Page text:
This is indeed city now, but we just passed by a thickly wooded shrine/cemetery. I like that they can have shrines that think they are in the woods even in the middle of bustling cities. It’s a sort of stubborn denial of the perils of the modern age. “Umm…the forest is gone, man, we dozed it to put up this supermarket…” “No you didn’t.” “Uh…there are no trees…” “Yes there are.” You get the idea.

So here is Shinagawa station, much more urban and underground. I feel “in the city” now. We will arrive in Tokyo Station in 8 minutes. I am excited. That means I am going to wrap this up shortly so that I can put my computer away and get my shit together and ready to move.

I will be upset if there is no internet in the hotel I crash at tonight.

That reminds me I should probably look into hotels for when Karen visits, we will have to crash in Osaka for two nights.

Okay, 6 minutes and my battery is almost dead. This wraps up, more to come later.

// Thursday, 9 July 2005. Bullet Train from Uchinomiya to Omiya en route to Saitama for the second half of the day.

So day I have been in a shitty mood. Allow me to present a (detailed) list of causes for said mood, and then debunk them.

1) The hotel last night blew. The room was tinier than I am used to even here and the “internet” they offered was an in-house dialup service that connected me at 28.8 but only after an hour of configuring and arguing with the staff about why it wasn’t working, and then periodically disconnected me. That was annoying.
2) This morning. I couldn’t remember if were meeting at 7 or 730 in the library so I woke up at 6 and got ready and all and was down there by 700 but apparently it was 730 so I sat around for half an hour then finally someone I knew showed up (my boss didn’t answer his phone, I thought they’d left wout me). So I finally figured out what was up then had a minute and ran to 711 for breakfast and that led to some muffins which were good and some orange juice which turned out to be orange pop that made my stomach hurt.
3) Hurting Stomach Bilokonsky and his parade of stalwart companions fail to be greeted at 730 by their not-so-stalwart escort who overslept. The day is delayed by 30 minutes, resetting train schedules and removing lunch. Etc.
4) Said stalwart companions are shoved into a too-small car with a television unit in the front for an hour long drive to the facility. On said television is Japanese morning TV. Japanese television is inconceivably bad – did you see Lost in Translation? You remember that talk show he went on? That’s kinda tame compared to how off the wall not even funny tacky bad most JPTV is. Anyway this morning show was about the world cup soccer match that Japan won last night. It was just shots of drunk people screaming last night and then the people on the show laughing in a really irritating TV-laugh kind of way between gasping out such zingers as “I can’t believe it! Can you believe it? I mean really can you believe it? Whoooooooo!” and running around like asses. For an hour. With a stomach ache. On not enough sleep. In a cramped car. That was nice.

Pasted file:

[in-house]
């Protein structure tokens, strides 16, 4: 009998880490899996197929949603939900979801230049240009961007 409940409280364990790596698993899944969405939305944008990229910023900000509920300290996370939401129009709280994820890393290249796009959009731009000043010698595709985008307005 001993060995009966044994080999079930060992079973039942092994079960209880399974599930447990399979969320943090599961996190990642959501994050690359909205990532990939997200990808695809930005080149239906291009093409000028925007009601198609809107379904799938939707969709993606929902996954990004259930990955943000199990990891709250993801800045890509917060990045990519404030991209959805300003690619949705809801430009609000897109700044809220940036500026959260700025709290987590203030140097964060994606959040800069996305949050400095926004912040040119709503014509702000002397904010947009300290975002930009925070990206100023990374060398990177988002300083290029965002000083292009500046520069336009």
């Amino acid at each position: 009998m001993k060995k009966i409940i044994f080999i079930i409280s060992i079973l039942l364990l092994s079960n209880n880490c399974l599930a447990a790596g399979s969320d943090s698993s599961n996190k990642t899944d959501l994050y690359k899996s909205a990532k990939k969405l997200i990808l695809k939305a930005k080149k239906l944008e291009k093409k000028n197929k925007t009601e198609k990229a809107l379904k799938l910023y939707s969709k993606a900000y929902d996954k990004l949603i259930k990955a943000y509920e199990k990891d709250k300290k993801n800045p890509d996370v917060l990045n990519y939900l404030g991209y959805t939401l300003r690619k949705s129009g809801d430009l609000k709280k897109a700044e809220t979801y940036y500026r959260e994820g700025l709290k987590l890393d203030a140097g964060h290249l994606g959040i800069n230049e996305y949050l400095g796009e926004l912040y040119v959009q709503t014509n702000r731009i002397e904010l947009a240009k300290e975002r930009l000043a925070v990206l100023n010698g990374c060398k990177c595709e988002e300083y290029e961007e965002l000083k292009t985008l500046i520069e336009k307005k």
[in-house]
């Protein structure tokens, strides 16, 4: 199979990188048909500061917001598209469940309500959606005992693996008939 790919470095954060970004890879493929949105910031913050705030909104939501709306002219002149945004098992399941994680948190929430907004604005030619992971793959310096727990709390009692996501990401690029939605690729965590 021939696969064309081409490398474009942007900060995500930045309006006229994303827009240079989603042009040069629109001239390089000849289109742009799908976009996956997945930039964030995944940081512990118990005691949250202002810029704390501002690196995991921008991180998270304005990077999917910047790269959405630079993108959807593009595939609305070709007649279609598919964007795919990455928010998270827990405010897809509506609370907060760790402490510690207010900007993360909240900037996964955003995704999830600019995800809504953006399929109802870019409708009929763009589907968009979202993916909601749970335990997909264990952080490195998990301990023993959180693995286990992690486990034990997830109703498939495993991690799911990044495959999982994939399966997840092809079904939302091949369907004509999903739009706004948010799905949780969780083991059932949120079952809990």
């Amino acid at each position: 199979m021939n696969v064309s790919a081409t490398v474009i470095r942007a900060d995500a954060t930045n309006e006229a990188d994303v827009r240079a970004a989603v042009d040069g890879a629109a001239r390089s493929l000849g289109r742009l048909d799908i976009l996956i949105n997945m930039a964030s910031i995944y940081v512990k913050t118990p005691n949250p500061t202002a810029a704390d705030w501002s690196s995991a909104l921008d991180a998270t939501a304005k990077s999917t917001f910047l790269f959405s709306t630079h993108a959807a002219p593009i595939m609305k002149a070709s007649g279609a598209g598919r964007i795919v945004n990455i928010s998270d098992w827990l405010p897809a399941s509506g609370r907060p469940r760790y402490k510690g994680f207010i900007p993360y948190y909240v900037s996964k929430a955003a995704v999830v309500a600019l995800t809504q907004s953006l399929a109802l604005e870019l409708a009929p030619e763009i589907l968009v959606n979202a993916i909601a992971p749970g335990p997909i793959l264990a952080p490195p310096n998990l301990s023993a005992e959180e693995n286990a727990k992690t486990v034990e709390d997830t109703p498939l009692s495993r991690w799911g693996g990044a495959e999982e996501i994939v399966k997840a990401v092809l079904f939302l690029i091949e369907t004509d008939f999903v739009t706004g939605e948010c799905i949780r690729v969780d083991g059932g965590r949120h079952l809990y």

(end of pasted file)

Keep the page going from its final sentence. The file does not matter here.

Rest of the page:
5) Finally time for the meeting. My computer detects wireless internet in the vicinity, unrestricted, and yet cannot connect. Irritating. Meeting lasts an age. Then pictures/tour that was cool. Then more eternal meeting. I start working with the pictures I had taken. Then meeting ends and they ask me if I have any questions. Last week I asked questions and my boss got annoyed with me and said “That’s all in the documents, let’s go.” So this week I didn’t really prepare any questions so I tried to wing a few to the dubious faces of seven Japanese businessmen with someplace-better-to-be. Felt like an ass.

And that was that. As you can see, most of these are my fault – I shoulda known what time to meet, confirmed it; I shoulda prepared questions better; I shoulda looked more carefully at what beverage I was buying; etc. But ah well, just cuz something is your fault doesn’t mean you don’t get irritated about it. So I was in a shitty mood this morning. Still kinda am cuz my stomach is feeling odd and I almost missed this bullet train cuz I was in the bathroom. They called my phone. Yeesh.

So the moral of this story is, why on earth would I let a bunch of stuff like that get me down? It seems downright silly. Here I am touring around Japan with stalwart companions (Ichimiya the millionaire on my right and Manabe the Olympian on my left, and everyone in front of us bending over backwards to show us Truth and Justice), with a bag full of technology that would make Norse Gods weep with envy, and the latest CD’s – Black Eyed Peas’s Monkey Business and White Stripes’s Get Behind Me Satan, which are both amazing amazing amazing. I have no reason to be irritated. Damn, I slipped into emotionally honest blog and out of detail collection.

So let me get some details down. This morning we were met by Touro Ichimiya, the son of Nissen’s president Yoshihiro Ichimiya. I haven’t really spoken to him cuz I am shy and never speak Japanese unless spoken to, but he represents something great. He is wearing a kind of audacious pinstripe suit – it is subtle and tasteful and expensive looking but something about it is confrontational and confident. He has a thickly knit gold tie which looks like it was cut from the golden fleece. And he is wearing brown shoes – in all my months here I have never seen a businessman in brown shoes, always black.

That was written on the train. I am continuing this entry in the middle of a meeting that has dragged an hour behind schedule. There are 6 of us sitting around a small table in an unairconditioned room and they are getting into complex details and things I just don’t understand, and as such I feel myself getting irritated again. I don’t want to be here. Such a brat.

Damn, my typing brings too much attention to me. Better stop.

Okay, back to this. Now even Prince Ichimiya and his Herculean Helper are sitting around rolling their eyes at how long this is taking. I think we all just want to go to bed. Or am I projecting? It’s 430 and I am tiiiired. Looks like the last push. We are down to small talk. Just walked around and inspected this warehouse. Am I jaded? I have learned enough this year to understand that mood is a choice, so why do I choose bad moods when things irritate me? Seems maybe I should choose bad moods when things please me and happy moods when things irritate me, sort of mix it up a bit.